Chemists around the world are being called on to donate samples of novel compounds they have synthesised to a crowdsourcing project that aims to find new antibiotics.

The Community for Open Antimicrobial Drug Discovery (CO-ADD) was set up by scientists at the University of Queensland in Brisbane, Australia, in response to the growing problem of antimicrobial resistance.

‘Pharmaceutical companies are finding it harder and harder to find new drugs,’ says CO-ADD director Matt Cooper, ‘partly because everyone’s screening the same type of compounds. We’ve got to start to think of more creative approaches.’

He explains academics around the world generate thousands of new compounds every day, but many of these are never considered or investigated as drug candidates. ‘Potentially there are up to 55,000 antibiotics waiting to be discovered in the collective chemistry universe, but they’ve never been screened against key pathogens,’ he says.

CO-ADD is inviting groups to send them their compounds to be screened against various bacteria and fungi, including resistant ‘superbugs’. The cost of screening will be met by CO-ADD, and researchers or institutions donating samples are free to commercialise or pursue any leads that are identified, Cooper explains. ‘They retain all rights to the compound … and can file patents or write grants [on the basis of assay results],’ he says. The only condition, he adds, is that they agree for the screening data to be put into a public database 18 months after getting the results.

‘This will be very valuable in the long-term,’ says Cooper. ‘We still don’t really understand what makes the properties of a good antibiotic—which structural and physiochemical properties of the compound allow it to penetrate bacteria and hit the target.’ Information from the database could offer clues as to which compounds do or do not work against various pathogens, which could help stimulate further research.

Following a successful year-long pilot, the project has won funding from the Wellcome Trust, and has attracted samples from institutions in Australia and New Zealand, as well as those further afield in India, France and the US. ‘The response has been extremely positive,’ says Cooper. ‘I think people recognise that because we don’t affect IP and the service is free, this is purely an activity for the public good.’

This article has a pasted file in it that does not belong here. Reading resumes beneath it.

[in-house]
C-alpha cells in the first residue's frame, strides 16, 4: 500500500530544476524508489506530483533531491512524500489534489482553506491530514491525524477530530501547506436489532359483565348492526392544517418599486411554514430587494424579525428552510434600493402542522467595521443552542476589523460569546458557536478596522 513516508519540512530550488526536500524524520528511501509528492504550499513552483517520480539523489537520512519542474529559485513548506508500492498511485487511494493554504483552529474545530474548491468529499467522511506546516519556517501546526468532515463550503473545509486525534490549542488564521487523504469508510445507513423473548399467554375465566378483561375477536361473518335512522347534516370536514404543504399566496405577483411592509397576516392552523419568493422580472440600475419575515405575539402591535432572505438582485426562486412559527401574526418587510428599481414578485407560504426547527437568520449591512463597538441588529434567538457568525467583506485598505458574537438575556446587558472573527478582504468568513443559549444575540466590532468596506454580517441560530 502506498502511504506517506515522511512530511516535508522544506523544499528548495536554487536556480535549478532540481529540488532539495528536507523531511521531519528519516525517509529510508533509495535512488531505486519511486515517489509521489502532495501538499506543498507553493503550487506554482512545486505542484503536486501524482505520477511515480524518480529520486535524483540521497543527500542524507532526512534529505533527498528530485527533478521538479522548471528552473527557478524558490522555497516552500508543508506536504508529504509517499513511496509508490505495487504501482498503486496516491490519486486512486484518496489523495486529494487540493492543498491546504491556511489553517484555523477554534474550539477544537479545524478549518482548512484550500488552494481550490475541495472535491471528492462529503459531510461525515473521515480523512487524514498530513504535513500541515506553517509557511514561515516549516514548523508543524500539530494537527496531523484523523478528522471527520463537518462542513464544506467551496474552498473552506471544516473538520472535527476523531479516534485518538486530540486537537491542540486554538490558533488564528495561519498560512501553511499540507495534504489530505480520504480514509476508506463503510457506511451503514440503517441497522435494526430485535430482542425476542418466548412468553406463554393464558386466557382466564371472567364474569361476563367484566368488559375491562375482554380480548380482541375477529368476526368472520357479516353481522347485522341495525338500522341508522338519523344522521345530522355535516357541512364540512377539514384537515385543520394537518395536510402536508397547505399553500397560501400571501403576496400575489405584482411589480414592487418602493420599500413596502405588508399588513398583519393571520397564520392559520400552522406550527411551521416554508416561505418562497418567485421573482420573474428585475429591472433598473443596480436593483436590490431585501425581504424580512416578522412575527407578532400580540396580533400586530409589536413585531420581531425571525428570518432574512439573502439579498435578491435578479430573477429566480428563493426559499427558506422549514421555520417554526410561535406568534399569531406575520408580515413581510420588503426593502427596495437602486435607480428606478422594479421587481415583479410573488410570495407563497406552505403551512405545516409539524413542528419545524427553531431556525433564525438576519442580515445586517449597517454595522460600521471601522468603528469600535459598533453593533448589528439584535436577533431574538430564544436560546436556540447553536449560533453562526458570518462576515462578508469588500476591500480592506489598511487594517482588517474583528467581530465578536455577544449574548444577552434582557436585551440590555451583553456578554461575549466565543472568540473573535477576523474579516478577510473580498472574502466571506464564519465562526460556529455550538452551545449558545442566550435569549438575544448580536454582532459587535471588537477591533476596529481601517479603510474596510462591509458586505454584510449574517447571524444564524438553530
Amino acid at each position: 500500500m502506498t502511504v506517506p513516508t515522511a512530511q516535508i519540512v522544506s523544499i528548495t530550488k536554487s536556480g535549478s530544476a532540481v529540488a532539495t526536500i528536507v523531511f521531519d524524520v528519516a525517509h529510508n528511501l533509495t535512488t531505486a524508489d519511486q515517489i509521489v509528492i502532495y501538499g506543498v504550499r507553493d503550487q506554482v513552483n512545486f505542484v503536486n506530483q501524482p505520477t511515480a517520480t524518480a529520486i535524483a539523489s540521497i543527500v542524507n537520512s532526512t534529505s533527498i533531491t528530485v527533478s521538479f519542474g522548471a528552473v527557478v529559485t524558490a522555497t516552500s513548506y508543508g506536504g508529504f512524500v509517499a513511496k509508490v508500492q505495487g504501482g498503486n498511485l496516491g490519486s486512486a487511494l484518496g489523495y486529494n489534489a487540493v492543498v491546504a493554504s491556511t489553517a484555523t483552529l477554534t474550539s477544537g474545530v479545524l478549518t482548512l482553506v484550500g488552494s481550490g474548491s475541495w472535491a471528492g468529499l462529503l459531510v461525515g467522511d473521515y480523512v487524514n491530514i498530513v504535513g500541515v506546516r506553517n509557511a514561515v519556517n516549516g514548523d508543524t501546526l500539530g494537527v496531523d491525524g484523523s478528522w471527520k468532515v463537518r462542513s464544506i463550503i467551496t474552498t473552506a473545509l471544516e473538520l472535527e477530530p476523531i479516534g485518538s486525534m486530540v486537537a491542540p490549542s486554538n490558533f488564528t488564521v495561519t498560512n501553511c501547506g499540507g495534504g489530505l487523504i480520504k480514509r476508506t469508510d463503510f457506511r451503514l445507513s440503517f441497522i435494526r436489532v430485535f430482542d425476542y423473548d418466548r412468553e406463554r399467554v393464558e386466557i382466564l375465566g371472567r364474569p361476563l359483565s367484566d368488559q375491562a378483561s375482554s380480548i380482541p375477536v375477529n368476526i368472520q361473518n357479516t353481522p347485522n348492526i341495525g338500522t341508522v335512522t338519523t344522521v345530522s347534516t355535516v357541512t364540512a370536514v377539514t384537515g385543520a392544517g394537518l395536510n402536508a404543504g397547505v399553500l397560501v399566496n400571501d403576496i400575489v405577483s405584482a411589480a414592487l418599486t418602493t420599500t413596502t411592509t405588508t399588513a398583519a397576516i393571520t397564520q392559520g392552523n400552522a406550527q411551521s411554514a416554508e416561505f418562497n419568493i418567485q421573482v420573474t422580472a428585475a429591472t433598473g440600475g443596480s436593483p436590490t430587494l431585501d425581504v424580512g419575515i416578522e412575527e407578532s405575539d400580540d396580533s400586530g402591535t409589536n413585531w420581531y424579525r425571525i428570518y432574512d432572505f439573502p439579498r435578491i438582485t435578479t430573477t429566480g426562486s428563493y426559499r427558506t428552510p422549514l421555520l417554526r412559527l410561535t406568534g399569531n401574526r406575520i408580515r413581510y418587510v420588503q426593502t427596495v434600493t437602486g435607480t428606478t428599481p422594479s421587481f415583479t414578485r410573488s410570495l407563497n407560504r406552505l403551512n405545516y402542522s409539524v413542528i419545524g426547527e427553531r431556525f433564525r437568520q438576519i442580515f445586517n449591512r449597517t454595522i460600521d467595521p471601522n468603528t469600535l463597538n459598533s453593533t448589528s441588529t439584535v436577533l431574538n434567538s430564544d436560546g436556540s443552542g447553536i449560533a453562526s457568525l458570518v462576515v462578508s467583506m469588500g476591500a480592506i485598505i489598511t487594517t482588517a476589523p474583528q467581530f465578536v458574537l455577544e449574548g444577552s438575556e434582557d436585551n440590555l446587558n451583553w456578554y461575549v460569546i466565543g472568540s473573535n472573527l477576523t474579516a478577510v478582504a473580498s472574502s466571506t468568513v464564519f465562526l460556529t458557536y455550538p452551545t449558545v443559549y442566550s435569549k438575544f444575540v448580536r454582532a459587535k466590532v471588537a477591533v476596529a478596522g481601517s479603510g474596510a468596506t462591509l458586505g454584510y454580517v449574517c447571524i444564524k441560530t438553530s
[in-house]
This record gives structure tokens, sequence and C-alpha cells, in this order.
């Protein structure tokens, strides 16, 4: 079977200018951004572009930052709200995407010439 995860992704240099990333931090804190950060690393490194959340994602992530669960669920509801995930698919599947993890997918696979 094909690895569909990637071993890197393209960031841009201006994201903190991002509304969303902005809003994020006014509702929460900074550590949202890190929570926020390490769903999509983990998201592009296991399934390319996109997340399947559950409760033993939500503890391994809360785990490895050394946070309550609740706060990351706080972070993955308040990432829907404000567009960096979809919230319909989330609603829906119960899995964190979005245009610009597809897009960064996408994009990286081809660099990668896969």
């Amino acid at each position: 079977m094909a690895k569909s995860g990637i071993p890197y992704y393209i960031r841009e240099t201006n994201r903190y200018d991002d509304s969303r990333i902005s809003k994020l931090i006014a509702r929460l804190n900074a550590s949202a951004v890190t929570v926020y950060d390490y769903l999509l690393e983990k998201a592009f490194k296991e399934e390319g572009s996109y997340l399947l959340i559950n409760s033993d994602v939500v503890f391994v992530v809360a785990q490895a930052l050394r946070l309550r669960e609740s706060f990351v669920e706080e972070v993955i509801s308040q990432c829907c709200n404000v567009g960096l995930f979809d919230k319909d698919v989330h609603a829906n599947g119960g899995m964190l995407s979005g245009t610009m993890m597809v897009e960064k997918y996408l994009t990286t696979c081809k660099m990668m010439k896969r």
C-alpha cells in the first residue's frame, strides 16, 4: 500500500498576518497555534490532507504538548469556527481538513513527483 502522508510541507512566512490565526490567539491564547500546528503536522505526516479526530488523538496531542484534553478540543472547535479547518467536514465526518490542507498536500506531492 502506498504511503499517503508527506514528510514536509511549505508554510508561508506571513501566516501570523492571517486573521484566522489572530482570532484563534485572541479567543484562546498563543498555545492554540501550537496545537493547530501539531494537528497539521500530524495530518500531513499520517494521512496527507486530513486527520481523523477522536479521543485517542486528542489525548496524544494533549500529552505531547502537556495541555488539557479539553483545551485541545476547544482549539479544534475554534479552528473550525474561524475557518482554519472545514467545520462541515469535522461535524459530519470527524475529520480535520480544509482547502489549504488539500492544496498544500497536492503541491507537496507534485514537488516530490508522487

The project has been formally running since February, and Cooper is optimistic it will continue well into the future. Although for the time being the focus is on finding novel antibiotics, there is the potential to expand the screening. ‘We could do this for lots of key pathogens, such as malaria or dengue,’ says Cooper. ‘Anything that is a major threat to human health.’

Kim Lewis, who directs the antimicrobial discovery centre at Northeastern University, US, is unconvinced the project will hit upon a new major class of antimicrobial. He points out that efforts to screen soil microorganisms for novel antibiotics have not produced anything new in recent decades. But he adds that having a collection of freely accessibly results—including negative ones—will provide valuable information. ‘Most of the negative screening experience has never been published and we know of it only anecdotally, so it is hard to learn from it,’ he says. ‘This project … may point to hotspots of antibiotic production and to anomalies we have not suspected.’

This article is reproduced with permission from Chemistry World. The article was first published on June 18, 2015.